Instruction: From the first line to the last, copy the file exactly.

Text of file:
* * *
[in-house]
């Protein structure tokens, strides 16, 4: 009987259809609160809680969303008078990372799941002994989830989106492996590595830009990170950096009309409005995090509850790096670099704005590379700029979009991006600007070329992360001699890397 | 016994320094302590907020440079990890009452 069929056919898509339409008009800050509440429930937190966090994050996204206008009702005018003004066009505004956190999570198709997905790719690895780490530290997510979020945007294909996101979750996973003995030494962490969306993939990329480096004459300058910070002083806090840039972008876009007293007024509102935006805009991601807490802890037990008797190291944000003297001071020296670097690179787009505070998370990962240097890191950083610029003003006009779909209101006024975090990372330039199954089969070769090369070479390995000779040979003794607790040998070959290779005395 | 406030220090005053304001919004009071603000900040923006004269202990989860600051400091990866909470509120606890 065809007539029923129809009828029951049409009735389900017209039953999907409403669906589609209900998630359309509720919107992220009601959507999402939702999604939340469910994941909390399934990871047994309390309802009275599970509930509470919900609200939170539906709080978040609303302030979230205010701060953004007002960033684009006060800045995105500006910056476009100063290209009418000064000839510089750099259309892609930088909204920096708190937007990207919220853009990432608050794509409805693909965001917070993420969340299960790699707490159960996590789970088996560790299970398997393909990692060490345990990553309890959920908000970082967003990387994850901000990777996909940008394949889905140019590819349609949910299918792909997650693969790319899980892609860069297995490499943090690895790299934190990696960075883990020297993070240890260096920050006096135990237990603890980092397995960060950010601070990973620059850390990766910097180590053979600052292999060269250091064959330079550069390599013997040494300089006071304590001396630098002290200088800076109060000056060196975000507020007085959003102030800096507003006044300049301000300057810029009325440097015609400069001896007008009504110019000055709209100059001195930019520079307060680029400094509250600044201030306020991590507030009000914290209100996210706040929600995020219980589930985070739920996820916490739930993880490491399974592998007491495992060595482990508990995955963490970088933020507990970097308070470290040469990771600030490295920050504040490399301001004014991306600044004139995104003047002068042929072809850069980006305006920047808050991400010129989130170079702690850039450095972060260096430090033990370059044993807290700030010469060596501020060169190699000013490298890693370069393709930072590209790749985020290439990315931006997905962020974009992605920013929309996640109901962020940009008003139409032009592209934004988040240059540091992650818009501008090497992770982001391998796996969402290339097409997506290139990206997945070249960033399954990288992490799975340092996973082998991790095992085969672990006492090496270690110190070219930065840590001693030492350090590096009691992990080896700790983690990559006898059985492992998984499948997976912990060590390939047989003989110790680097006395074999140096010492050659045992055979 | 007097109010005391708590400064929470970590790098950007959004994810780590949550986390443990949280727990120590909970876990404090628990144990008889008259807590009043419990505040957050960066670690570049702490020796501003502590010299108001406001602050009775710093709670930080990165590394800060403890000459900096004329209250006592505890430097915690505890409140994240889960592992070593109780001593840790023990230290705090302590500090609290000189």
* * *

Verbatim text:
[in-house]
């Protein structure tokens, strides 16, 4: 009987259809609160809680969303008078990372799941002994989830989106492996590595830009990170950096009309409005995090509850790096670099704005590379700029979009991006600007070329992360001699890397 | 016994320094302590907020440079990890009452 069929056919898509339409008009800050509440429930937190966090994050996204206008009702005018003004066009505004956190999570198709997905790719690895780490530290997510979020945007294909996101979750996973003995030494962490969306993939990329480096004459300058910070002083806090840039972008876009007293007024509102935006805009991601807490802890037990008797190291944000003297001071020296670097690179787009505070998370990962240097890191950083610029003003006009779909209101006024975090990372330039199954089969070769090369070479390995000779040979003794607790040998070959290779005395 | 406030220090005053304001919004009071603000900040923006004269202990989860600051400091990866909470509120606890 065809007539029923129809009828029951049409009735389900017209039953999907409403669906589609209900998630359309509720919107992220009601959507999402939702999604939340469910994941909390399934990871047994309390309802009275599970509930509470919900609200939170539906709080978040609303302030979230205010701060953004007002960033684009006060800045995105500006910056476009100063290209009418000064000839510089750099259309892609930088909204920096708190937007990207919220853009990432608050794509409805693909965001917070993420969340299960790699707490159960996590789970088996560790299970398997393909990692060490345990990553309890959920908000970082967003990387994850901000990777996909940008394949889905140019590819349609949910299918792909997650693969790319899980892609860069297995490499943090690895790299934190990696960075883990020297993070240890260096920050006096135990237990603890980092397995960060950010601070990973620059850390990766910097180590053979600052292999060269250091064959330079550069390599013997040494300089006071304590001396630098002290200088800076109060000056060196975000507020007085959003102030800096507003006044300049301000300057810029009325440097015609400069001896007008009504110019000055709209100059001195930019520079307060680029400094509250600044201030306020991590507030009000914290209100996210706040929600995020219980589930985070739920996820916490739930993880490491399974592998007491495992060595482990508990995955963490970088933020507990970097308070470290040469990771600030490295920050504040490399301001004014991306600044004139995104003047002068042929072809850069980006305006920047808050991400010129989130170079702690850039450095972060260096430090033990370059044993807290700030010469060596501020060169190699000013490298890693370069393709930072590209790749985020290439990315931006997905962020974009992605920013929309996640109901962020940009008003139409032009592209934004988040240059540091992650818009501008090497992770982001391998796996969402290339097409997506290139990206997945070249960033399954990288992490799975340092996973082998991790095992085969672990006492090496270690110190070219930065840590001693030492350090590096009691992990080896700790983690990559006898059985492992998984499948997976912990060590390939047989003989110790680097006395074999140096010492050659045992055979 | 007097109010005391708590400064929470970590790098950007959004994810780590949550986390443990949280727990120590909970876990404090628990144990008889008259807590009043419990505040957050960066670690570049702490020796501003502590010299108001406001602050009775710093709670930080990165590394800060403890000459900096004329209250006592505890430097915690505890409140994240889960592992070593109780001593840790023990230290705090302590500090609290000189």